Breaking Ranks: The Story Behind the Story

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My interest in antiwar soldiers began, as many of my stories do, locally. I live in Vermont, which has suffered the highest per capita number of deaths in Iraq of any state. I had heard about forums being held around the state that featured military families who were speaking out against the war. This intrigued me, since I had seen almost nothing written about soldiers and military families who were opposed to war.

I have interviewed and spent time with many soldiers for other stories that I’ve written for Mother Jones (“No Child Unrecruited,” November/December 2002; “Recruiting the Class of 2005,” January/February 2002), and it immediately struck me how significant this development was. Soldiers are trained to obey orders, not to challenge the commander in chief. If a few soldiers and their families were publicly breaking ranks, I figured there might be a burgeoning underground of others soldiers who think the same way. And that is just what I found.

My first calls were to groups that work with and counsel GIs, and they confirmed that inquiries from soldiers looking for a way out of fighting in Iraq were way up. I then began getting phone calls and emails from dissident soldiers and families all around the world. A sister called about her brother, who had deserted the Army rather than return to Iraq, and was now living on the run in his car somewhere in California. Another sister in Washington called me to tell me about her brother, who had become suicidal since returning from Iraq, but the VA was denying he suffered from post-traumatic stress disorder (PTSD) so that he could be returned to fight again. Military counselors in Scandinavia and Europe emailed to tell me about American GI’s who were inquiring about applying for conscientious objector status. I also heard about soldiers fleeing to Canada rather than fight. I met with three of them in Toronto. The stories of Jeremy Hinzman, Brandon Hughey and Dave Sanders were powerful and tragic. Each had joined the military to get job training, and to pay for college. That fateful step has now led them to flee the country rather than fight in a war they each feel is unjust, illegal and immoral.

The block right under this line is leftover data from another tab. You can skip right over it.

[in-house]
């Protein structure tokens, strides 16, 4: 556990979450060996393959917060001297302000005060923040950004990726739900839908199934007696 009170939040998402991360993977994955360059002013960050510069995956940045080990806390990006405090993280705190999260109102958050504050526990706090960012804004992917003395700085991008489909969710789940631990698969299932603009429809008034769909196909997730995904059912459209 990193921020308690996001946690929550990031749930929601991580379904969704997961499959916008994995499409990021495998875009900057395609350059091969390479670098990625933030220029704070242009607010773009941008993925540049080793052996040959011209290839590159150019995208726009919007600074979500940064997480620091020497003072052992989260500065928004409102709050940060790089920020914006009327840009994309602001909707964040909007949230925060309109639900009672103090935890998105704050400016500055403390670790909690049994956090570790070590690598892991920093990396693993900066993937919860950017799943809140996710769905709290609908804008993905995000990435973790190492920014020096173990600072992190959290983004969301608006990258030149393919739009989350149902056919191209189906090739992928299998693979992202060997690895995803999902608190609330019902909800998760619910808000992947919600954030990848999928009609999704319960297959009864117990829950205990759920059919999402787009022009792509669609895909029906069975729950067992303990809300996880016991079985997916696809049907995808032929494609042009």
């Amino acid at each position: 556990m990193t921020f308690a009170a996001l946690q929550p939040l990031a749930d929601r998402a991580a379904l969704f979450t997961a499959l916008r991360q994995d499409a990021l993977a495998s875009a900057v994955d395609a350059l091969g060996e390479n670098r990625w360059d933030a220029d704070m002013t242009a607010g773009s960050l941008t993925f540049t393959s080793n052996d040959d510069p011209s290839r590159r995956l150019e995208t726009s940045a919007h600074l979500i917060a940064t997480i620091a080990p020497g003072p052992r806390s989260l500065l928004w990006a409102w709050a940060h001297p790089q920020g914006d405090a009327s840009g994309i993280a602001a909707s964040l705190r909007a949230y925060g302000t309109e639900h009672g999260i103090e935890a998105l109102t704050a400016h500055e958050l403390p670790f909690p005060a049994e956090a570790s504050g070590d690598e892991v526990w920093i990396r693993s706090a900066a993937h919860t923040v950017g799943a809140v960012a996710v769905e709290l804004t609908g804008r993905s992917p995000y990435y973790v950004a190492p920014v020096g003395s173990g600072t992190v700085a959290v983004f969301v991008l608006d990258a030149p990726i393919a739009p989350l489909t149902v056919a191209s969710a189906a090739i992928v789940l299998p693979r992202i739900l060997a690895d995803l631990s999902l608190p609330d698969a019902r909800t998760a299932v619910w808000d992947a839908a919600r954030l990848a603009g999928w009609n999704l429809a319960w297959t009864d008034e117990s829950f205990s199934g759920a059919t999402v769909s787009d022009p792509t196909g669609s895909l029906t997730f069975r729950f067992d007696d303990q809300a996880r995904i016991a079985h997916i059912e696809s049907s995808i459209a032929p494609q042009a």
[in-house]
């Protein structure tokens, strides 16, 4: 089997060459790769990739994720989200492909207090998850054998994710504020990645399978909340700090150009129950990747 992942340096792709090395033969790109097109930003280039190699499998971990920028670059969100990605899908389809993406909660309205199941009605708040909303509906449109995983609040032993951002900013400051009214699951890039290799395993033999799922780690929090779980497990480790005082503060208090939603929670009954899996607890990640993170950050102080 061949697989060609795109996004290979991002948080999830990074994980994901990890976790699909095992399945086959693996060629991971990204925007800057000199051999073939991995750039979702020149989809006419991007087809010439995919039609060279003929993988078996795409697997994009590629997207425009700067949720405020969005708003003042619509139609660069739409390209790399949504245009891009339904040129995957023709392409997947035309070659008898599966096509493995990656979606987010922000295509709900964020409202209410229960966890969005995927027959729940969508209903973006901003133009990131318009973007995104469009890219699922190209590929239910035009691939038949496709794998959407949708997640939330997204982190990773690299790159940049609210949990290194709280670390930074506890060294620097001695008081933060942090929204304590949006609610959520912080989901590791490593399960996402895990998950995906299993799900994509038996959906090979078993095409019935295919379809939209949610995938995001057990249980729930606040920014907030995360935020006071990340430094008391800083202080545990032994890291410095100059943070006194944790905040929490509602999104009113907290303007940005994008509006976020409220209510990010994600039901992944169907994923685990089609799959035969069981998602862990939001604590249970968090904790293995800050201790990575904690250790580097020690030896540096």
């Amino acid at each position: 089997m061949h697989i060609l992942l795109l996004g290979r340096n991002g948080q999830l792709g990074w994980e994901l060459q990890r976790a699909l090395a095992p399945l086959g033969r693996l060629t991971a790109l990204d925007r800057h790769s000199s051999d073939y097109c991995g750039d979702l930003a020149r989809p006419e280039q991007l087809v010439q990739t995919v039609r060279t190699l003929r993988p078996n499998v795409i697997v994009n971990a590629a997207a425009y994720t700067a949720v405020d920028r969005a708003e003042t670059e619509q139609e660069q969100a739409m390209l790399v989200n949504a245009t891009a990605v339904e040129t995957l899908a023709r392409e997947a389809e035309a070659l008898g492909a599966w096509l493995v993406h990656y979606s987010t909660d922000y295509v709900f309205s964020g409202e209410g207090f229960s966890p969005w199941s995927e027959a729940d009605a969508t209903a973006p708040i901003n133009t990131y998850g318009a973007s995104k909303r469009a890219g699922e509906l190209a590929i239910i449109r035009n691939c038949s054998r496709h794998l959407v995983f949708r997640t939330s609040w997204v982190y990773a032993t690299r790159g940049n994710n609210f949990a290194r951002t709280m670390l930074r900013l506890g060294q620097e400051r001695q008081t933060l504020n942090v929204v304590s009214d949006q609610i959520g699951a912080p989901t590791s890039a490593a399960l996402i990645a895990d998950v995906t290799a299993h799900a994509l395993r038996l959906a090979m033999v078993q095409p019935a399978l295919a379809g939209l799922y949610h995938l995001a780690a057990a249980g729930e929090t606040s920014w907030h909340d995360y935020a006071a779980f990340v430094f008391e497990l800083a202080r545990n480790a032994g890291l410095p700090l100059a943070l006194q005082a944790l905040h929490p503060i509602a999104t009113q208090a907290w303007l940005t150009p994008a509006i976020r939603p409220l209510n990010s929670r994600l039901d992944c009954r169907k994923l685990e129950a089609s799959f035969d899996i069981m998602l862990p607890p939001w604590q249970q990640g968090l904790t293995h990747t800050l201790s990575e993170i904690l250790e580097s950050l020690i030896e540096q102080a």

The political movement of antiwar soldiers basically formed under my feet as I researched this story. When I first began locating antiwar soldiers in early July, they were a disparate group. At the end of July, at the Veterans For Peace annual conference in Boston, Iraq Veterans Against the War was launched. No mainstream media covered the event.

I interviewed several dozen Iraq War soldiers for this story. I was surprised to find that nearly all of the men and women I spoke suffer from some form of PTSD, and many have contemplated suicide. They wouldn’t volunteer this info, but if you knew to ask them about it, they would open up and talk about it. As Mike Hoffman, head of Iraq Veterans Against the War, told me, “Once you go through war, you’re not the same. You can’t help it. There is something fundamentally wrong about it. People are not supposed to go around and randomly kill people.”

Last week, my town had a big homecoming party for four local guys who just returned from Iraq. There was a lot of partying around the picnic tables at the local ball fields, where the celebration was. I was glad my neighbors made it home in one piece. But having just finished the research for “Breaking Ranks,” I knew that these veterans will be dealing with what they did and saw in Iraq for the rest of their lives.


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